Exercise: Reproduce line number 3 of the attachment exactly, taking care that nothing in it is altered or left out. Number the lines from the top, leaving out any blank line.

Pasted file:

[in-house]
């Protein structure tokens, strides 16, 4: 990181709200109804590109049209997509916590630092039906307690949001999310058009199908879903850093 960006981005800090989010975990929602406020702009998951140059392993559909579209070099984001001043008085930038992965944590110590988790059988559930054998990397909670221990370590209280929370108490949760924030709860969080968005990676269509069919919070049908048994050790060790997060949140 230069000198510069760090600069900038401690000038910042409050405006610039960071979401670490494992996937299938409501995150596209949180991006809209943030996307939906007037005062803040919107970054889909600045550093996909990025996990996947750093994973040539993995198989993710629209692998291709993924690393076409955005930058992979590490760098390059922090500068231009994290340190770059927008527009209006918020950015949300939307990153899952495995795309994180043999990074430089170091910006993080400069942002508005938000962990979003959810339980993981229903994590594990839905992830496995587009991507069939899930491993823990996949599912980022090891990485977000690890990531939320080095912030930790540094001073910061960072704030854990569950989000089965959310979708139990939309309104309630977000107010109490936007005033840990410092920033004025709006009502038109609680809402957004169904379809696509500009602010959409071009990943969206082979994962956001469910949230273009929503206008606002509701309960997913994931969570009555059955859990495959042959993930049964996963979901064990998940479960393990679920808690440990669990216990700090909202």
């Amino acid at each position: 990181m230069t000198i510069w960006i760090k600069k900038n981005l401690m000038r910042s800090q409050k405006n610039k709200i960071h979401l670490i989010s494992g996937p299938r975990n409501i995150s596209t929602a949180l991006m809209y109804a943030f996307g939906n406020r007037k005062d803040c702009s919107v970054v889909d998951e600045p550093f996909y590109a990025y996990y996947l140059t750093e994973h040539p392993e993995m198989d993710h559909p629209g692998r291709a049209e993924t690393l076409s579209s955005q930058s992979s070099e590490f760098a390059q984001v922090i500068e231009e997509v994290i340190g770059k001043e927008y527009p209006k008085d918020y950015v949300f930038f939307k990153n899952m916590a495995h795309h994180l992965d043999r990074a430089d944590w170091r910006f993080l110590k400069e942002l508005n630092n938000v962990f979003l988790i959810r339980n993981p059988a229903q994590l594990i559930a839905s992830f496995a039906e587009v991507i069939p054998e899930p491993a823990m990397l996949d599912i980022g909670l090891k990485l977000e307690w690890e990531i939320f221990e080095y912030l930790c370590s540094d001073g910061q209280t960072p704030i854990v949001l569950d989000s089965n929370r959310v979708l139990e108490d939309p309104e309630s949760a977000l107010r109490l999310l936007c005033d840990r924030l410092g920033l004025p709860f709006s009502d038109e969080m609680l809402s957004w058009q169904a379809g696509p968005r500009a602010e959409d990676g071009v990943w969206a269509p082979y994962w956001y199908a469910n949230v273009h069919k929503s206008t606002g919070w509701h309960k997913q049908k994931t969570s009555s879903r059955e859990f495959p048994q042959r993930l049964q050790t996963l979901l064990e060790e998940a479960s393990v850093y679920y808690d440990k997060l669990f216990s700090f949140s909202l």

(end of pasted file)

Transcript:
């Amino acid at each position: 990181m230069t000198i510069w960006i760090k600069k900038n981005l401690m000038r910042s800090q409050k405006n610039k709200i960071h979401l670490i989010s494992g996937p299938r975990n409501i995150s596209t929602a949180l991006m809209y109804a943030f996307g939906n406020r007037k005062d803040c702009s919107v970054v889909d998951e600045p550093f996909y590109a990025y996990y996947l140059t750093e994973h040539p392993e993995m198989d993710h559909p629209g692998r291709a049209e993924t690393l076409s579209s955005q930058s992979s070099e590490f760098a390059q984001v922090i500068e231009e997509v994290i340190g770059k001043e927008y527009p209006k008085d918020y950015v949300f930038f939307k990153n899952m916590a495995h795309h994180l992965d043999r990074a430089d944590w170091r910006f993080l110590k400069e942002l508005n630092n938000v962990f979003l988790i959810r339980n993981p059988a229903q994590l594990i559930a839905s992830f496995a039906e587009v991507i069939p054998e899930p491993a823990m990397l996949d599912i980022g909670l090891k990485l977000e307690w690890e990531i939320f221990e080095y912030l930790c370590s540094d001073g910061q209280t960072p704030i854990v949001l569950d989000s089965n929370r959310v979708l139990e108490d939309p309104e309630s949760a977000l107010r109490l999310l936007c005033d840990r924030l410092g920033l004025p709860f709006s009502d038109e969080m609680l809402s957004w058009q169904a379809g696509p968005r500009a602010e959409d990676g071009v990943w969206a269509p082979y994962w956001y199908a469910n949230v273009h069919k929503s206008t606002g919070w509701h309960k997913q049908k994931t969570s009555s879903r059955e859990f495959p048994q042959r993930l049964q050790t996963l979901l064990e060790e998940a479960s393990v850093y679920y808690d440990k997060l669990f216990s700090f949140s909202l």